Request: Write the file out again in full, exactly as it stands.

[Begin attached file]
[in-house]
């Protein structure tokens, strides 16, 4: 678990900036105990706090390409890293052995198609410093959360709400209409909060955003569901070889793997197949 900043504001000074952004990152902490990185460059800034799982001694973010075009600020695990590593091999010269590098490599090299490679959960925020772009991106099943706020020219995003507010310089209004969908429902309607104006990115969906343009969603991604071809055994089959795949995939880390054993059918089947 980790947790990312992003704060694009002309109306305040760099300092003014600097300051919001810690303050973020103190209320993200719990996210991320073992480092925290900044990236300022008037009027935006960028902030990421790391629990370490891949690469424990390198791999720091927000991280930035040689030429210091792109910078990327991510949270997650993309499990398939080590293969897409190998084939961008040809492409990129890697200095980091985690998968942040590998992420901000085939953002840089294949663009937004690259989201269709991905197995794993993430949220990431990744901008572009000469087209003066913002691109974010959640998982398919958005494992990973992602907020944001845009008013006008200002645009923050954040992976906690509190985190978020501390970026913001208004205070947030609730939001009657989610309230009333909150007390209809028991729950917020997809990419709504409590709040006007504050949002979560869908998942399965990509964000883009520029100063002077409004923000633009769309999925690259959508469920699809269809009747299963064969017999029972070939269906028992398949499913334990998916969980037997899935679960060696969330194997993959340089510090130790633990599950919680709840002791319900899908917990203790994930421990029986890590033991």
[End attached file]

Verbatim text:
[in-house]
């Protein structure tokens, strides 16, 4: 678990900036105990706090390409890293052995198609410093959360709400209409909060955003569901070889793997197949 900043504001000074952004990152902490990185460059800034799982001694973010075009600020695990590593091999010269590098490599090299490679959960925020772009991106099943706020020219995003507010310089209004969908429902309607104006990115969906343009969603991604071809055994089959795949995939880390054993059918089947 980790947790990312992003704060694009002309109306305040760099300092003014600097300051919001810690303050973020103190209320993200719990996210991320073992480092925290900044990236300022008037009027935006960028902030990421790391629990370490891949690469424990390198791999720091927000991280930035040689030429210091792109910078990327991510949270997650993309499990398939080590293969897409190998084939961008040809492409990129890697200095980091985690998968942040590998992420901000085939953002840089294949663009937004690259989201269709991905197995794993993430949220990431990744901008572009000469087209003066913002691109974010959640998982398919958005494992990973992602907020944001845009008013006008200002645009923050954040992976906690509190985190978020501390970026913001208004205070947030609730939001009657989610309230009333909150007390209809028991729950917020997809990419709504409590709040006007504050949002979560869908998942399965990509964000883009520029100063002077409004923000633009769309999925690259959508469920699809269809009747299963064969017999029972070939269906028992398949499913334990998916969980037997899935679960060696969330194997993959340089510090130790633990599950919680709840002791319900899908917990203790994930421990029986890590033991």